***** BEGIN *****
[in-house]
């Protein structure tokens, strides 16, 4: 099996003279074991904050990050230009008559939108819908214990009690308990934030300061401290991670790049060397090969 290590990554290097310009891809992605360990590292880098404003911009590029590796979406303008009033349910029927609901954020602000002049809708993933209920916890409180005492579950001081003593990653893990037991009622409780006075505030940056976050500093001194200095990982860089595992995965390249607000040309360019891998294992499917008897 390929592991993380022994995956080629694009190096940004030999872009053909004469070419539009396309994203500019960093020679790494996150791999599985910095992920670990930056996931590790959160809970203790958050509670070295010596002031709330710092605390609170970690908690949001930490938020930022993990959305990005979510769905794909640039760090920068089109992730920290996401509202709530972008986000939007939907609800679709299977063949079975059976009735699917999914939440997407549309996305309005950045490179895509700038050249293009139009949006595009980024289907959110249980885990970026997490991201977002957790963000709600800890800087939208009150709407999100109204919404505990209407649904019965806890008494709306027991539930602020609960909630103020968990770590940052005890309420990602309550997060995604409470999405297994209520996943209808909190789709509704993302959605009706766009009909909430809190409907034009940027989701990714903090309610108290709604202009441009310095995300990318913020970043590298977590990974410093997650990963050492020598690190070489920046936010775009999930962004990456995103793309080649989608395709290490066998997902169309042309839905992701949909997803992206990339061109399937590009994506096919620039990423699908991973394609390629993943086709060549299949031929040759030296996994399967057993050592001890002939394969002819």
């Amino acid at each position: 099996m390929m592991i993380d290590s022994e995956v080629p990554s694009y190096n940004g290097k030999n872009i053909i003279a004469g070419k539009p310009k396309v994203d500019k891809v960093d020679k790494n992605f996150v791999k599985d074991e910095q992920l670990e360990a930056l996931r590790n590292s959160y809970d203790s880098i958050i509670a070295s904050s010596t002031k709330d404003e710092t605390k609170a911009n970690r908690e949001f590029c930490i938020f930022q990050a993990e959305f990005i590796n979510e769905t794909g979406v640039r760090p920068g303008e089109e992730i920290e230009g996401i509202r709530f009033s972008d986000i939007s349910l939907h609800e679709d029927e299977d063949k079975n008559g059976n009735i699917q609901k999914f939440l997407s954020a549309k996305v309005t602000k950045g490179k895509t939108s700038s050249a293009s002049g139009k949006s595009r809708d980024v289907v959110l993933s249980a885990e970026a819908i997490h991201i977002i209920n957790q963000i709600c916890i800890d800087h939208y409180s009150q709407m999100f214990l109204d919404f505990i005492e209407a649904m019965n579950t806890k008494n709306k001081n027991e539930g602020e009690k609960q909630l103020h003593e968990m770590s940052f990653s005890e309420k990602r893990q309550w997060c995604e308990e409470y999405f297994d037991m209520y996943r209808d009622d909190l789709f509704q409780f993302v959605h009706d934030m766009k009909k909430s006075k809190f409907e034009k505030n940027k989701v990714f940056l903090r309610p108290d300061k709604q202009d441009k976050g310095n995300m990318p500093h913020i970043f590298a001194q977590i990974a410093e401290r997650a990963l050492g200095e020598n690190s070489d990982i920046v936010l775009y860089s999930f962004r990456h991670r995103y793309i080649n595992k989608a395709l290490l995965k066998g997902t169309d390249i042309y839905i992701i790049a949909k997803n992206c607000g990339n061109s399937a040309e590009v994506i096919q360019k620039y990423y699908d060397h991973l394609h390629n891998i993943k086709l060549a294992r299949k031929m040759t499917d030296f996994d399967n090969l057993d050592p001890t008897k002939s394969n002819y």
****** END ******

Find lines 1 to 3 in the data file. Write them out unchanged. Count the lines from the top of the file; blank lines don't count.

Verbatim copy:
[in-house]
């Protein structure tokens, strides 16, 4: 099996003279074991904050990050230009008559939108819908214990009690308990934030300061401290991670790049060397090969 290590990554290097310009891809992605360990590292880098404003911009590029590796979406303008009033349910029927609901954020602000002049809708993933209920916890409180005492579950001081003593990653893990037991009622409780006075505030940056976050500093001194200095990982860089595992995965390249607000040309360019891998294992499917008897 390929592991993380022994995956080629694009190096940004030999872009053909004469070419539009396309994203500019960093020679790494996150791999599985910095992920670990930056996931590790959160809970203790958050509670070295010596002031709330710092605390609170970690908690949001930490938020930022993990959305990005979510769905794909640039760090920068089109992730920290996401509202709530972008986000939007939907609800679709299977063949079975059976009735699917999914939440997407549309996305309005950045490179895509700038050249293009139009949006595009980024289907959110249980885990970026997490991201977002957790963000709600800890800087939208009150709407999100109204919404505990209407649904019965806890008494709306027991539930602020609960909630103020968990770590940052005890309420990602309550997060995604409470999405297994209520996943209808909190789709509704993302959605009706766009009909909430809190409907034009940027989701990714903090309610108290709604202009441009310095995300990318913020970043590298977590990974410093997650990963050492020598690190070489920046936010775009999930962004990456995103793309080649989608395709290490066998997902169309042309839905992701949909997803992206990339061109399937590009994506096919620039990423699908991973394609390629993943086709060549299949031929040759030296996994399967057993050592001890002939394969002819």
């Amino acid at each position: 099996m390929m592991i993380d290590s022994e995956v080629p990554s694009y190096n940004g290097k030999n872009i053909i003279a004469g070419k539009p310009k396309v994203d500019k891809v960093d020679k790494n992605f996150v791999k599985d074991e910095q992920l670990e360990a930056l996931r590790n590292s959160y809970d203790s880098i958050i509670a070295s904050s010596t002031k709330d404003e710092t605390k609170a911009n970690r908690e949001f590029c930490i938020f930022q990050a993990e959305f990005i590796n979510e769905t794909g979406v640039r760090p920068g303008e089109e992730i920290e230009g996401i509202r709530f009033s972008d986000i939007s349910l939907h609800e679709d029927e299977d063949k079975n008559g059976n009735i699917q609901k999914f939440l997407s954020a549309k996305v309005t602000k950045g490179k895509t939108s700038s050249a293009s002049g139009k949006s595009r809708d980024v289907v959110l993933s249980a885990e970026a819908i997490h991201i977002i209920n957790q963000i709600c916890i800890d800087h939208y409180s009150q709407m999100f214990l109204d919404f505990i005492e209407a649904m019965n579950t806890k008494n709306k001081n027991e539930g602020e009690k609960q909630l103020h003593e968990m770590s940052f990653s005890e309420k990602r893990q309550w997060c995604e308990e409470y999405f297994d037991m209520y996943r209808d009622d909190l789709f509704q409780f993302v959605h009706d934030m766009k009909k909430s006075k809190f409907e034009k505030n940027k989701v990714f940056l903090r309610p108290d300061k709604q202009d441009k976050g310095n995300m990318p500093h913020i970043f590298a001194q977590i990974a410093e401290r997650a990963l050492g200095e020598n690190s070489d990982i920046v936010l775009y860089s999930f962004r990456h991670r995103y793309i080649n595992k989608a395709l290490l995965k066998g997902t169309d390249i042309y839905i992701i790049a949909k997803n992206c607000g990339n061109s399937a040309e590009v994506i096919q360019k620039y990423y699908d060397h991973l394609h390629n891998i993943k086709l060549a294992r299949k031929m040759t499917d030296f996994d399967n090969l057993d050592p001890t008897k002939s394969n002819y």